Sound, Music, Asian Studies
Stony Brook University
New book coming soon! Sign up for periodic research and publication updates.
I produced an episode of Afropop Worldwide about the life and death of Maurice Rocco. Listen to it here.
I am an elected delegate (and membership committee chair) in my labor union, working with a progressive faction of the union.
I stand in solidarity with Thailand’s ongoing pro-democracy protests (actively where possible, in these times), which advocate with breathtaking bravery for democracy as well as the advancement of LGBTQ+ rights in Thailand.
Maurice Rocco’s blisteringly good cameo in the film Incendiary Blonde. Rocco is a key figure in my current research.
Previous Book (2019):
[Thai translation forthcoming through Soi Press]
Talks and events
International Dissertation Research Fellowship (IDRF) workshop (January)
UC-Boulder class visit (February)
Tulane University class visit (February)
Association for Asian Studies panel presentation (March)
SUNY-Purchase class visit (March)
Stony Brook University teach-in against police violence and attacks on academic freedom (March)
Mid-Atlantic Chapter of the Society for Ethnomusicology (MACSEM) (March)
UC-Boulder class book talk (February)
Stony Brook Undergraduate Anthropology Society address (February)
Stony Brook Printing Solidarity exhibition talk (February)
UC Santa Barbara class book talk (March)
Ohio State University department colloquium presentation (March)
Keynote remarks at Maurice Rocco’s memorial service in Oxford, Ohio (March)
SUNY-Purchase class book talk (March)
Global 1960s in the Global South conference at Stony Brook (April)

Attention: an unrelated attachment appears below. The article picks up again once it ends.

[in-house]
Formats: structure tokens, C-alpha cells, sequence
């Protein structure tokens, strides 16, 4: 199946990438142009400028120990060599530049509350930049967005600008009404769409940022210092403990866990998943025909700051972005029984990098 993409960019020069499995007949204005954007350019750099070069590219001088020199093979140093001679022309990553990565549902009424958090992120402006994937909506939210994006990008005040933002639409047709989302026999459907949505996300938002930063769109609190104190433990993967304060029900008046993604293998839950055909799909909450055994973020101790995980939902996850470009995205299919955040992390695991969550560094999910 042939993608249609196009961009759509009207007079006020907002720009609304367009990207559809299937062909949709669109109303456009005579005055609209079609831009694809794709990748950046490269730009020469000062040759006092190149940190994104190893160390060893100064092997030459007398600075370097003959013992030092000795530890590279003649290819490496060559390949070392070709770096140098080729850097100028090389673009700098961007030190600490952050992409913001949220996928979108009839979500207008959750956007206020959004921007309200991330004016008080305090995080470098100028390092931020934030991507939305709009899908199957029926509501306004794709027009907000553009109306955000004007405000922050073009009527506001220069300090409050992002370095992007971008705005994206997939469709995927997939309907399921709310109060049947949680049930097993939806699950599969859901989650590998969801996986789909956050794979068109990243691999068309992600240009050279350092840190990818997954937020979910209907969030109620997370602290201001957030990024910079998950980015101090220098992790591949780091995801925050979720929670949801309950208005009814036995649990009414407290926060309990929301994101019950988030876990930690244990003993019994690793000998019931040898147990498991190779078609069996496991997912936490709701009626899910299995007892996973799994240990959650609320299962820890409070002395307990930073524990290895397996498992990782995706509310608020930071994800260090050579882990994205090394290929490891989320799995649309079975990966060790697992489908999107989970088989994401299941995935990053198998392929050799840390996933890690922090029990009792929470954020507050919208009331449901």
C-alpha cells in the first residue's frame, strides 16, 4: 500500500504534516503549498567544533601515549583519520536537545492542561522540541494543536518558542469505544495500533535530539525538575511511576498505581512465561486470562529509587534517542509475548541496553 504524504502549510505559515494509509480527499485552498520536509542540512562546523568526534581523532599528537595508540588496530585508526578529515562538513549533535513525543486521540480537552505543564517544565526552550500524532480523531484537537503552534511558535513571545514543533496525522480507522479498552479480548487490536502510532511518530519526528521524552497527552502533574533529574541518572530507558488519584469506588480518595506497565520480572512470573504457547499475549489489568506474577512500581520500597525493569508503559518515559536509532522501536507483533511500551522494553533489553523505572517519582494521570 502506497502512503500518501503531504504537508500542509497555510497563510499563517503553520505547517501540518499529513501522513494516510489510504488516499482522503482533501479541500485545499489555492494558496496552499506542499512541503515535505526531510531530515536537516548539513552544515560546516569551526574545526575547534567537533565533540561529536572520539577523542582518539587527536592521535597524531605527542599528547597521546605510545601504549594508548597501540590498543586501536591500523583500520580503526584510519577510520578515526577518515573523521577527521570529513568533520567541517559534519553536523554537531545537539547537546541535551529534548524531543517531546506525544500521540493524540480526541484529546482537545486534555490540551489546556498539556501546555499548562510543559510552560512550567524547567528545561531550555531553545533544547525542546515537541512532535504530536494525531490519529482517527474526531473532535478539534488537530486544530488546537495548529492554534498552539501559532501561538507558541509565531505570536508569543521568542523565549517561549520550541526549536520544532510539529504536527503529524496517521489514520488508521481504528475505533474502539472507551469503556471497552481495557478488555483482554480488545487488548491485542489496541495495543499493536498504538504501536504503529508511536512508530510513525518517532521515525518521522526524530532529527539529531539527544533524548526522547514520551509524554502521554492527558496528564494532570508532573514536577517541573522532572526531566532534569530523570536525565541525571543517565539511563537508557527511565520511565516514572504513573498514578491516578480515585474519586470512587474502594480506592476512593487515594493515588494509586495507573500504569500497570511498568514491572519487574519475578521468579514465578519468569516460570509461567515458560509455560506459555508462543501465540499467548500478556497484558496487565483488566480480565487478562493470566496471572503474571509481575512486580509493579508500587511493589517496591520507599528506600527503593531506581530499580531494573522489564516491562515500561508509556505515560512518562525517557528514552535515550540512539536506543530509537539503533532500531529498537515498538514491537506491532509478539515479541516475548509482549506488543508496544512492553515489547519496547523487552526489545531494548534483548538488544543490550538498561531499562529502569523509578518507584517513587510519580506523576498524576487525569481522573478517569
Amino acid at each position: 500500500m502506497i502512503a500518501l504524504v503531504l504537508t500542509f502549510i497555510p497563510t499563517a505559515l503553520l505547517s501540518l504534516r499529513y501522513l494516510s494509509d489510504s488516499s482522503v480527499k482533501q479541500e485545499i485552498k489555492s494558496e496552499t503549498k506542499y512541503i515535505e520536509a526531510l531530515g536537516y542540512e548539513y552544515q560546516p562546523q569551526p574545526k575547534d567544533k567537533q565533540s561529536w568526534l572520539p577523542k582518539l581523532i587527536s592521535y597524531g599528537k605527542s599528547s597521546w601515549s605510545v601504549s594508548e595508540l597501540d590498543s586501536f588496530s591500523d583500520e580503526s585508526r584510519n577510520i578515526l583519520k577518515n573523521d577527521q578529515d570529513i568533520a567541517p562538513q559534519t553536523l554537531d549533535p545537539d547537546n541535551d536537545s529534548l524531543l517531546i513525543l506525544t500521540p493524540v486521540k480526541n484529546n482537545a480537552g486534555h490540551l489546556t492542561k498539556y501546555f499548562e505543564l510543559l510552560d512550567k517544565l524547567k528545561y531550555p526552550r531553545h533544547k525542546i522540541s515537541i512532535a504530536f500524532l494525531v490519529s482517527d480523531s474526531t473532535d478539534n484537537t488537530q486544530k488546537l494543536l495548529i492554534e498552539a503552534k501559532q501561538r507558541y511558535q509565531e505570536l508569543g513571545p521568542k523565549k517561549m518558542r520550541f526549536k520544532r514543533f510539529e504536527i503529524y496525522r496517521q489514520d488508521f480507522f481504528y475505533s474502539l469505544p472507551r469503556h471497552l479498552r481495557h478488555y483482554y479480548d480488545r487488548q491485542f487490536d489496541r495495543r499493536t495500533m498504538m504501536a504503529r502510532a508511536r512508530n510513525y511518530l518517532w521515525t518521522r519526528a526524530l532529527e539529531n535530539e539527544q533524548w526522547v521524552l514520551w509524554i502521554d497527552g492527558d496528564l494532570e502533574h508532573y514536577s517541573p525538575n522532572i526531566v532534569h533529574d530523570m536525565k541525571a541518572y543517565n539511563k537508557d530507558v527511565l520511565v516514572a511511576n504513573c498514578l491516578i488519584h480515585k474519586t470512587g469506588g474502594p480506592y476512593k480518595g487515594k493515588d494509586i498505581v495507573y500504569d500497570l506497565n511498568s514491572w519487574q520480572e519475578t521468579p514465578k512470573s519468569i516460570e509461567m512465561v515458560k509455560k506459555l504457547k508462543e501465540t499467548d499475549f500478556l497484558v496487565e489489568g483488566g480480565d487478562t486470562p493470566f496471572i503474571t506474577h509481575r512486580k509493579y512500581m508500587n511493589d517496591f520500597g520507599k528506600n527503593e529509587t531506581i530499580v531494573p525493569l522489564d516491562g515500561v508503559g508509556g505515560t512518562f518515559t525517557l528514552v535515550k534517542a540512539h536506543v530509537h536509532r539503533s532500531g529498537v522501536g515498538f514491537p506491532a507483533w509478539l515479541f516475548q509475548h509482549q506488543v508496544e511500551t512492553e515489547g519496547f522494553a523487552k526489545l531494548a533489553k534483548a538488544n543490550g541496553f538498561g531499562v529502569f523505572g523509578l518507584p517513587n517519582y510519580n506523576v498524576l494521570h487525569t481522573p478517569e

New York Southeast Asia Network public talk (April)
New York Conference on Asian Studies conference paper (NYCAS) (April)
Duke University workshop (May)
New York University department colloquium presentation (October)
Spectrum NYC pre-concert talk (November)
American Anthropological Association conference paper (AAA, November)
lectures/colloquia/workshops at Boston University, SUNY-Purchase, Duke University, Reed College, and University of Maryland (winter-spring); MACSEM (April); Utrecht University (June).
Recent interviews and reviews
review of Bangkok Is Ringing in Situations: Cultural Studies in the Asian Context (Coeli Barry)
review of Bangkok Is Ringing in Asian Studies (Niti Pawakapan)
review of Bangkok Is Ringing in Sound Studies (Cade Bourne)
review of Bangkok Is Ringing in Journal of the Humanities and Social Sciences of Southeast Asia (Nathan Porath)
interview about Bangkok Is Ringing on the New Books Network (Patrick Jory)
review of Bangkok Is Ringing in Mekong Review (Chris Baker)
interview about Bangkok Is Ringing with CaMP Anthropology (Ilana Gershon and Mack Hagood)
interview about aural refusal with Somatic Podcast (Samuel Clevinger)
Listen to the audio edition of “Bangkok Is Ringing” at the links in the TOC below (chapters available on a rolling basis, as they finish production). The audio edition will eventually include the complete text of the book, narrated by 18 different readers, with field recordings and other audio interspersed. It is a podcast/audiobook hybrid. Please enjoy in tandem with or instead of the print version, and distribute freely.
AUDIO EDITION (brief guide to the audio edition)
INTRODUCTION: Sound, Protest Space, & Constraint (listen now)